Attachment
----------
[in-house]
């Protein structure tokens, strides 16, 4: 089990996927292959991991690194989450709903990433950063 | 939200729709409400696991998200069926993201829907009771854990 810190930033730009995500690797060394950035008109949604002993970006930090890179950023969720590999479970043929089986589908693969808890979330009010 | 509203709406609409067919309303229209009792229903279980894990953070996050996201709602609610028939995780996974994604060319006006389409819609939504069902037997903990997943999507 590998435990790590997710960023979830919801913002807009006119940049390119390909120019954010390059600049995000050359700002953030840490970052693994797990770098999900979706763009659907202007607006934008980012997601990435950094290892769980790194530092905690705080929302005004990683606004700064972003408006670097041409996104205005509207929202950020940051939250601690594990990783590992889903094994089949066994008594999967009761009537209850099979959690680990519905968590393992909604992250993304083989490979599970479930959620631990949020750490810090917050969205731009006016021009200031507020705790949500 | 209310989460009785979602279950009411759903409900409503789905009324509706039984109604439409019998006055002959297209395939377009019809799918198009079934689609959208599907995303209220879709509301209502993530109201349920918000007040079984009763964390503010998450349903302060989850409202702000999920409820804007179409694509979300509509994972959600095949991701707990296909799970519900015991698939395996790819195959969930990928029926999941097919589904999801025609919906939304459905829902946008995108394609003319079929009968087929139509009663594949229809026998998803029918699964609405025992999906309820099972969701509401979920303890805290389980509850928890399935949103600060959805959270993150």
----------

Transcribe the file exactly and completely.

[in-house]
């Protein structure tokens, strides 16, 4: 089990996927292959991991690194989450709903990433950063 | 939200729709409400696991998200069926993201829907009771854990 810190930033730009995500690797060394950035008109949604002993970006930090890179950023969720590999479970043929089986589908693969808890979330009010 | 509203709406609409067919309303229209009792229903279980894990953070996050996201709602609610028939995780996974994604060319006006389409819609939504069902037997903990997943999507 590998435990790590997710960023979830919801913002807009006119940049390119390909120019954010390059600049995000050359700002953030840490970052693994797990770098999900979706763009659907202007607006934008980012997601990435950094290892769980790194530092905690705080929302005004990683606004700064972003408006670097041409996104205005509207929202950020940051939250601690594990990783590992889903094994089949066994008594999967009761009537209850099979959690680990519905968590393992909604992250993304083989490979599970479930959620631990949020750490810090917050969205731009006016021009200031507020705790949500 | 209310989460009785979602279950009411759903409900409503789905009324509706039984109604439409019998006055002959297209395939377009019809799918198009079934689609959208599907995303209220879709509301209502993530109201349920918000007040079984009763964390503010998450349903302060989850409202702000999920409820804007179409694509979300509509994972959600095949991701707990296909799970519900015991698939395996790819195959969930990928029926999941097919589904999801025609919906939304459905829902946008995108394609003319079929009968087929139509009663594949229809026998998803029918699964609405025992999906309820099972969701509401979920303890805290389980509850928890399935949103600060959805959270993150």